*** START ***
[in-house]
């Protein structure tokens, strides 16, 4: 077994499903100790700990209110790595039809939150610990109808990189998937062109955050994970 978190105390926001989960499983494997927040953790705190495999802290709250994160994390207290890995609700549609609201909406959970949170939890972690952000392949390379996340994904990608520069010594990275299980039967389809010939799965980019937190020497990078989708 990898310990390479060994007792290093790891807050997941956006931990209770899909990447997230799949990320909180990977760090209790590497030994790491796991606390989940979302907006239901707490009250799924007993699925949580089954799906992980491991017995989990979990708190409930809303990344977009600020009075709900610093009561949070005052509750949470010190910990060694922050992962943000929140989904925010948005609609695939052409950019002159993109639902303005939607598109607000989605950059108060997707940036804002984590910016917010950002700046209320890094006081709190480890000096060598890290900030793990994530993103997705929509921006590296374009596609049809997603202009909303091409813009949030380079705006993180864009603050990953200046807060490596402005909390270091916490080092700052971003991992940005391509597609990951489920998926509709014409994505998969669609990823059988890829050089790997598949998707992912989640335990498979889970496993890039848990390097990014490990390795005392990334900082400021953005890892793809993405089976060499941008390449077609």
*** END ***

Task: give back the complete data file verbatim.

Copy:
[in-house]
């Protein structure tokens, strides 16, 4: 077994499903100790700990209110790595039809939150610990109808990189998937062109955050994970 978190105390926001989960499983494997927040953790705190495999802290709250994160994390207290890995609700549609609201909406959970949170939890972690952000392949390379996340994904990608520069010594990275299980039967389809010939799965980019937190020497990078989708 990898310990390479060994007792290093790891807050997941956006931990209770899909990447997230799949990320909180990977760090209790590497030994790491796991606390989940979302907006239901707490009250799924007993699925949580089954799906992980491991017995989990979990708190409930809303990344977009600020009075709900610093009561949070005052509750949470010190910990060694922050992962943000929140989904925010948005609609695939052409950019002159993109639902303005939607598109607000989605950059108060997707940036804002984590910016917010950002700046209320890094006081709190480890000096060598890290900030793990994530993103997705929509921006590296374009596609049809997603202009909303091409813009949030380079705006993180864009603050990953200046807060490596402005909390270091916490080092700052971003991992940005391509597609990951489920998926509709014409994505998969669609990823059988890829050089790997598949998707992912989640335990498979889970496993890039848990390097990014490990390795005392990334900082400021953005890892793809993405089976060499941008390449077609």